Canadian researchers are reporting that contact with the
mother's skin may enable premature babies to tolerate pain. Researchers at the
McGill University School of Nursing in Montreal also said that cuddling a
preemie may aid in faster recovery from pain caused by needles.
The study involved 61 premature babies born between 28
and 31 weeks of gestation. Half of the infants were assigned to receive
"kangaroo mother care" wherein they were held tightly against the
mother's skin, while the other half received usual care in incubators.
The researchers calculated pain responses by using the
Premature Infant Pain Profile. This profile keeps tabs on grimacing, maximum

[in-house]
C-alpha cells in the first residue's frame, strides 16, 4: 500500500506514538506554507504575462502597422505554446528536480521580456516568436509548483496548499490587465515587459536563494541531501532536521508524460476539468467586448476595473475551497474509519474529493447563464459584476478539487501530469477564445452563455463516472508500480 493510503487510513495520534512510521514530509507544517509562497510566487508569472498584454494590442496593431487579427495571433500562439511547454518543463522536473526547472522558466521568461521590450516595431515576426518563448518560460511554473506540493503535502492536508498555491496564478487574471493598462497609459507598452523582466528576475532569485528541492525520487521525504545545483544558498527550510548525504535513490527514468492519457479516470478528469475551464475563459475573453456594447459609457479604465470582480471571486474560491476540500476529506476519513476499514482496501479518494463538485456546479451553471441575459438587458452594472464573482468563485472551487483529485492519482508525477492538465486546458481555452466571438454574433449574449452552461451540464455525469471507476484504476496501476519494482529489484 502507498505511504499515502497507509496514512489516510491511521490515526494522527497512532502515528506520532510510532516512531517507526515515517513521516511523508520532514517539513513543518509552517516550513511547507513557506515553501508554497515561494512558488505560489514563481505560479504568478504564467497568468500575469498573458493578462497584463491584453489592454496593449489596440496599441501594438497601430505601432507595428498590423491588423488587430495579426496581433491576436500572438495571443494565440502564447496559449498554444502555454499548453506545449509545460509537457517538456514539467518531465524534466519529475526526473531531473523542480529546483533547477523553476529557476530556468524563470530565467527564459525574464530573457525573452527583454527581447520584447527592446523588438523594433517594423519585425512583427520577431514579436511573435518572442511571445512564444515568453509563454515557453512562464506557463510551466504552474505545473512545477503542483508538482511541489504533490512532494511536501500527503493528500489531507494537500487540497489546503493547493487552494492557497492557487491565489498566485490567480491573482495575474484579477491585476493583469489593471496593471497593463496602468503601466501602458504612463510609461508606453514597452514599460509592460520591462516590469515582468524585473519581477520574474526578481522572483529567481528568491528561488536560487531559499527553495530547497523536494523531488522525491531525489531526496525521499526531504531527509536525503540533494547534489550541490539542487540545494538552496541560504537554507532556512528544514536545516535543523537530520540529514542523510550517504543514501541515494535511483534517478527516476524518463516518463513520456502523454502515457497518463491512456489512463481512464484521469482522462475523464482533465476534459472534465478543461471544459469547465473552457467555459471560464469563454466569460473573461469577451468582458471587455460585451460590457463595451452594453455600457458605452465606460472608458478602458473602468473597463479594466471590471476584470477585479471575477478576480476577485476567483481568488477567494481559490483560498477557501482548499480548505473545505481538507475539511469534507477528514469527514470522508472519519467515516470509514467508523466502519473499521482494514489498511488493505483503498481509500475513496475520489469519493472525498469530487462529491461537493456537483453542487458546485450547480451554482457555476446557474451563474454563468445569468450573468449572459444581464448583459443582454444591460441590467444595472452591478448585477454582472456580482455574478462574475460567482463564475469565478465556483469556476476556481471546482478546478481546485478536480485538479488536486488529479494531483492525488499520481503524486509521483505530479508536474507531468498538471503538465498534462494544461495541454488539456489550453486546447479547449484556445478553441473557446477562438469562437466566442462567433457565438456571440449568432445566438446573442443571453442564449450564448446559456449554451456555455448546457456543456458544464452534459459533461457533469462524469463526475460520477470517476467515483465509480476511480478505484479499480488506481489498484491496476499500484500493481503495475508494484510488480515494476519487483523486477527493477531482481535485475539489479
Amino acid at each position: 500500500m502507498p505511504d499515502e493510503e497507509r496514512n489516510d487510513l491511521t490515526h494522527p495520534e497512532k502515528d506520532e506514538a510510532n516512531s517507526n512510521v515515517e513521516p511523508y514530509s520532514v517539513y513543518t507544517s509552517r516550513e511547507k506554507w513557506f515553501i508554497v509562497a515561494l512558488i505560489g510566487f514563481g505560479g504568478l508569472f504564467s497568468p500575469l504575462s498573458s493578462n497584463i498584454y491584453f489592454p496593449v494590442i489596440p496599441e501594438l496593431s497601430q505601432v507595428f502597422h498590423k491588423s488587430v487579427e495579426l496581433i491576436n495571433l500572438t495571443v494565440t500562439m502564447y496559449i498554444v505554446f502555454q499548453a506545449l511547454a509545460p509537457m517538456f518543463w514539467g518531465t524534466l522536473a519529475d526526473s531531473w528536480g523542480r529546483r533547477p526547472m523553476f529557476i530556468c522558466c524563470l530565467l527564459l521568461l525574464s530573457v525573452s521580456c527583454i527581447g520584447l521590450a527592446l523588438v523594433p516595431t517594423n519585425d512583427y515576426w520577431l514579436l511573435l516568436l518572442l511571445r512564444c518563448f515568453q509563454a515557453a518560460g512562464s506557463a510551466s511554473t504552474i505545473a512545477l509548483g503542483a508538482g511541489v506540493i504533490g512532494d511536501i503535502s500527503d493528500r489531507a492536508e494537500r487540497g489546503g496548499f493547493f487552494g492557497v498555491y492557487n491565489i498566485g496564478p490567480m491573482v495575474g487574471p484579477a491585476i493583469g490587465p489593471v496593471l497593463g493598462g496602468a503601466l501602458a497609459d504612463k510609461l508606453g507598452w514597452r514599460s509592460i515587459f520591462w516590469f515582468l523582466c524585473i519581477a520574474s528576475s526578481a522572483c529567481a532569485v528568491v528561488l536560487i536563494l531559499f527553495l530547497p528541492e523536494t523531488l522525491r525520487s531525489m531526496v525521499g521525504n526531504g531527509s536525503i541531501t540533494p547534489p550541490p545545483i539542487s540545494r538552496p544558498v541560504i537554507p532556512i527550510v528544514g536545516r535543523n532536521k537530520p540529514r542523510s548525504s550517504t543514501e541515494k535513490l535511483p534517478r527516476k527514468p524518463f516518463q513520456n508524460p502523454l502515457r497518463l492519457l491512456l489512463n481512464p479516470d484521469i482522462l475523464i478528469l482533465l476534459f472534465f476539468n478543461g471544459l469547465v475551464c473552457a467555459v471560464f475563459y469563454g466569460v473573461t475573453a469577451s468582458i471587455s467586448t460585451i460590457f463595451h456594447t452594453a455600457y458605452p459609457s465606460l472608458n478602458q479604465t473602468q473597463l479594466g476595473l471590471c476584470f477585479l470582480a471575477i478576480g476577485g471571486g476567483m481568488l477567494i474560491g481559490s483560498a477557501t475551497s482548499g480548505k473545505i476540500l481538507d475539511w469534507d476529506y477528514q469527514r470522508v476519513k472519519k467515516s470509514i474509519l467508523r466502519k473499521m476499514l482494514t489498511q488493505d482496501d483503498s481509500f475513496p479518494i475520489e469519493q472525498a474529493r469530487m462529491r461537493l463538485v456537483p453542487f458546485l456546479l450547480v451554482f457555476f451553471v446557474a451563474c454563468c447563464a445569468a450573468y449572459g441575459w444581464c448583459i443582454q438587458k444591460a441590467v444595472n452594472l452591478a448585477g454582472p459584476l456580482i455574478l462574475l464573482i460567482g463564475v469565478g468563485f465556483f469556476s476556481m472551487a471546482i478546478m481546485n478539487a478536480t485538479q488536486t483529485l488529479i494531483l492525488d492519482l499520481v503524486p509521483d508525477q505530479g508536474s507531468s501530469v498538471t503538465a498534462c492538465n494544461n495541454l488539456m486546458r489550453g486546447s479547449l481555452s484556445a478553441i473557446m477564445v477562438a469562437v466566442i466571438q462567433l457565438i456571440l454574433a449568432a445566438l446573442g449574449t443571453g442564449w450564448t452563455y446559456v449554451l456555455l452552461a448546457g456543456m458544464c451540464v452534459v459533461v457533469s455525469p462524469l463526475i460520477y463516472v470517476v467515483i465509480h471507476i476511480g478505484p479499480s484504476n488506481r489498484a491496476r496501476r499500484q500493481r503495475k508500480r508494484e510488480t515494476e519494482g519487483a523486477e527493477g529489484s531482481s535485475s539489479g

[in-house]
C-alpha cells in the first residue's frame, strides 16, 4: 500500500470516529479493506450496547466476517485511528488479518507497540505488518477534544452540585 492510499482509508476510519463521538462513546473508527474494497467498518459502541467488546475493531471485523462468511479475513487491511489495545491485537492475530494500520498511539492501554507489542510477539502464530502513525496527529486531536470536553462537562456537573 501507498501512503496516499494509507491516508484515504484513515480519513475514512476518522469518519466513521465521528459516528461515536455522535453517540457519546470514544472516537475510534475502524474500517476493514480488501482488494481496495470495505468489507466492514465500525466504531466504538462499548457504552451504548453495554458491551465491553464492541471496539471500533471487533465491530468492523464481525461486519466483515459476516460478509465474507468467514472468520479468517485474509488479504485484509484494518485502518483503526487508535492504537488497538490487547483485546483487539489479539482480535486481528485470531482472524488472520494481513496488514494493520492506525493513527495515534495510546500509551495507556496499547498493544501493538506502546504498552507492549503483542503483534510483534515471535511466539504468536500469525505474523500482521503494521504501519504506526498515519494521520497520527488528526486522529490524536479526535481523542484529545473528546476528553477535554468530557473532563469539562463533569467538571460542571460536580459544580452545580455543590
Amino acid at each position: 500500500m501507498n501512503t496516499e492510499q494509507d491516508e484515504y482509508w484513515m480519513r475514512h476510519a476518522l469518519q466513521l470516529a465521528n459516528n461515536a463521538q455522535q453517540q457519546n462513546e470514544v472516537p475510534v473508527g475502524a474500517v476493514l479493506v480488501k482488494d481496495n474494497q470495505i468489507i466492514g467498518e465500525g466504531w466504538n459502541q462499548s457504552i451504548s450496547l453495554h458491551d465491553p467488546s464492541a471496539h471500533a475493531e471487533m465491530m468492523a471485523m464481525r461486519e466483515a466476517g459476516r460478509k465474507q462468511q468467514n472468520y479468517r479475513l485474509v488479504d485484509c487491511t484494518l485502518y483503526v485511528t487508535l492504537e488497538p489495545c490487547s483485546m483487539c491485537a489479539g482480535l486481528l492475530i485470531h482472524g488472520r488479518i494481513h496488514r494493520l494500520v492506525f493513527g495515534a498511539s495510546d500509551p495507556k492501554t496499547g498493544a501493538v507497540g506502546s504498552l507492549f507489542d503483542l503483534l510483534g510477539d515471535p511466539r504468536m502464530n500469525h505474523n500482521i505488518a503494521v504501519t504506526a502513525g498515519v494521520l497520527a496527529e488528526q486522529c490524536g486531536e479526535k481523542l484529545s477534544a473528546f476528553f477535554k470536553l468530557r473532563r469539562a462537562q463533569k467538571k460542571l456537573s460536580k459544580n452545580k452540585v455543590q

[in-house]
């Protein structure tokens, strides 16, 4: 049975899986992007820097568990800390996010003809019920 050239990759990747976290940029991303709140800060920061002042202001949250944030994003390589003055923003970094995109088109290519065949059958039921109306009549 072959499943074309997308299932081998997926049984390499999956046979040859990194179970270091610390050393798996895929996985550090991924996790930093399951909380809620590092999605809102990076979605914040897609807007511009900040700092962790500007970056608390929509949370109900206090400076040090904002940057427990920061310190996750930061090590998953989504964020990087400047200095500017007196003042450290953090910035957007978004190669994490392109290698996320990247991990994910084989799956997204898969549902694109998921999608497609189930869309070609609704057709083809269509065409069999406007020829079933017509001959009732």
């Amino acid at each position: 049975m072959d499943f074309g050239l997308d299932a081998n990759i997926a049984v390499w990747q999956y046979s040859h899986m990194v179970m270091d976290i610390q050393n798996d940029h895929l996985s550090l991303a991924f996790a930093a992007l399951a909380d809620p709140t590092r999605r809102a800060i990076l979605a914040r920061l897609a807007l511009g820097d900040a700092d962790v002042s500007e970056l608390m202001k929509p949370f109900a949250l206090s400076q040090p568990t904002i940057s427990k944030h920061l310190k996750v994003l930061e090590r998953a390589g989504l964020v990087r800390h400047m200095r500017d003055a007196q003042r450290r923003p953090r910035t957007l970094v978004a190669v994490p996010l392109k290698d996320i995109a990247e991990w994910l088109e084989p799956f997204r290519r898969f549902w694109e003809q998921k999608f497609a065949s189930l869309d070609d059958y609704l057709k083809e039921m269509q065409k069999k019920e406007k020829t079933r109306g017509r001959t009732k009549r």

heart rate and blood oxygen saturation levels.
"The pain response in very preterm neonates appears
to be reduced by skin-to-skin maternal contact," the researchers reported,
adding that cuddled babies recovered in 90 seconds from painful procedures as
opposed to the 180 seconds it took for incubator babies.
The study appears in the latest issue of the journal
BioMed Central Pediatrics.